If there is a cinema that makes resistance, that is the French one. Despite the fact that it has also suffered from the COVID-19 pandemic, it is undeniable that its fighting spirit, by managing to remain the European film industry that exports the most productions and that continues to consolidate its presence in the international market, has made it a safeguarding that third way of productions that seek a balance between blockbusters and art and essay cinema. His feel-good proposals are precisely those that have made the French production break barriers. Following in the footsteps of hits such as ‘Intocable’ or ‘La familia Bélier’, ‘Marvelous Minds’ is now coming to cinemas, which won the Audience Award in the International Premières section of the 25th edition of the Malaga Festival.
The premise of ‘Beautiful Minds’ appears to be simple, the paths of two lonely men meet due to a minor traffic accident. An unexpected event that ends up turning into an unforgettable friendship. In short, that’s what Bernard Campan’s new feature film as director is about, who also stars in the film, as well as writing it together with his screen partner, Alexandre Jollien, and screenwriter Hélène Grémillon. However, and that’s where the magic is, ‘Beautiful Minds’ is much more thanks to an honest look and a light visual commitment.
For the loneliness of these men is marked by very different causes. One of them, who runs a funeral company that already belonged to his father, carries a sentimental weight that has marked him for years; the other has a cerebral palsy, although that does not mean that he has an enviable vital force and integrity, thanks, above all, to his studies in Philosophy. Two opposite poles that Campan knows how to guide with a vital, optimistic proposal, full of hope and tremendously bright, even in its most dramatic moments.
That atmosphere full of life produces a feature film that goes far beyond the friendly feeling it can convey. Yes, there is a certain exercise in the search for integration, but it is how he portrays the situation of the different that he conquers. Jollien, who in real life is a famous Swiss philosopher and author who has broken prejudices and barriers by showing how his cerebral palsy has not prevented him from developing autonomously, configures a character who flees from any victimizing or victimizing look, showing in a frontal and honest way the own perception of the individual with central motor dysfunction, in which society is more in evidence than the protagonist himself.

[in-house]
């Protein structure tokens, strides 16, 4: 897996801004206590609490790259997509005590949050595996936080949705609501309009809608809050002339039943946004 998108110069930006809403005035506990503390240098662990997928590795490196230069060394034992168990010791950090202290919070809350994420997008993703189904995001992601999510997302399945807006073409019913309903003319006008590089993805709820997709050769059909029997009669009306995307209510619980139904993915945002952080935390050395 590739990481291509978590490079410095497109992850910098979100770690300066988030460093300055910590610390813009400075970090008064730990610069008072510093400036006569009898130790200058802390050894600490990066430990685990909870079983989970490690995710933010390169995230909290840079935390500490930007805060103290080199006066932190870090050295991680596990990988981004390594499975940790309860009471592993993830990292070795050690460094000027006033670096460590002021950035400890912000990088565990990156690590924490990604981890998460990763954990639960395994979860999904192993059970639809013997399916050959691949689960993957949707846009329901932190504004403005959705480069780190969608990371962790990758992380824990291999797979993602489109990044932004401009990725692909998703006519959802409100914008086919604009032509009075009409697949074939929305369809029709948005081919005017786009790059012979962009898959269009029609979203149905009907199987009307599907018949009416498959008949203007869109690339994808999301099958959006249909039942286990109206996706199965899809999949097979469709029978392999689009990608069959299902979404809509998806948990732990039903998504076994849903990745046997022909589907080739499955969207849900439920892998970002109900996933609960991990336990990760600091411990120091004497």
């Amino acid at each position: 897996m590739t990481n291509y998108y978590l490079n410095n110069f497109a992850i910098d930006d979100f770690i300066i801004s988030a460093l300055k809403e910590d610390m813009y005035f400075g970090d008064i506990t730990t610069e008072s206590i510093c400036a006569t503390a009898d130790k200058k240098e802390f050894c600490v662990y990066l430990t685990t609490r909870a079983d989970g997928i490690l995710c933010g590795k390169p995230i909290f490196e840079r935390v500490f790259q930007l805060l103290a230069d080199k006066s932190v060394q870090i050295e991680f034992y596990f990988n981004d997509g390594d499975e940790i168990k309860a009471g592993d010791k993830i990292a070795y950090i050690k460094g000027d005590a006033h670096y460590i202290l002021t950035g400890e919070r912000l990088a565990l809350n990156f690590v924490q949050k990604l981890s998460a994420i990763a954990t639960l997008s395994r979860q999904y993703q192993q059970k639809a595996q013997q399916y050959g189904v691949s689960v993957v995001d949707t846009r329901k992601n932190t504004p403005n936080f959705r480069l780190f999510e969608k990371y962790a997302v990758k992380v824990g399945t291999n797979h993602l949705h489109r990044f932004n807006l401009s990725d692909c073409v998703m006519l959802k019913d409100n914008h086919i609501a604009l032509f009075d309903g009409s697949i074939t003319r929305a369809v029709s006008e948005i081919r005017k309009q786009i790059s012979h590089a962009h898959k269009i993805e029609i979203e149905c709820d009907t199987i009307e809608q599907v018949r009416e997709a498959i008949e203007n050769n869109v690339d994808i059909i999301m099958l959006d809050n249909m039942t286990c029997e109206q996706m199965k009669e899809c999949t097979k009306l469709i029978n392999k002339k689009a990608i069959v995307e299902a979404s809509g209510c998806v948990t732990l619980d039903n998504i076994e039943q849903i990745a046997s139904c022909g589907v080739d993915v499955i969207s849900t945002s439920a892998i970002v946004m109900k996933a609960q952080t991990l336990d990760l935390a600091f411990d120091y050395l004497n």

A brilliant proposal that conquers with its luminous look and full of hope
Although, of course, that deep reflection would not have been possible if its leading actor did not exude charisma. Despite not being a performer, Jollien paints a careful portrait of his character, the lovable Igor. At her side, a wonderful partner, it is curious how Bernard Campan has known how to calibrate a role that never becomes irritating or hateful and that he embraces Igor’s friendship in a very spontaneous and natural way, like life itself.
With a certain essence of road movie, ‘Marvelous Minds’ carries out a concrete and committed exercise in relation to that other diversity that is disability (in this case physical). It does so by avoiding sentimentality, reaching the heart through much fairer tools such as the desire to look ahead, the right to be an autonomous person and the search for friendship and a loved one without conditions. Campan, who had previously directed pure comedies with a certain air of a broad brush, surprises with a feature film that unites him with those French filmmakers who have known how to have a different sensibility such as the tandem Olivier Nakache-Éric Toledano, Éric Lartigau, Olivier Ayache-Vidal or Thomas Lilti.
Although it follows in the footsteps of ‘Untouchable’ or ‘La familia Bélier’, ‘Beautiful Minds’ knows how to have its own voice, a production with protagonists full of charisma, far removed even from the clichés that are attributed to this type of cinemaa hopeful example also for the big screen, because It shows that these types of stories still have a place in the cinema, as it creates that feeling of collective complicity, that magic that only films with a great personality are capable of creating. Without a doubt, a formidable resistance exercise.
The best: The chemistry between Campan and Jollien, their honest and concrete commitment to integration and that strikes a fair balance between comedy, drama and a social outlook.
Worst: Underestimate her for betting without complexes on her feel-good personality.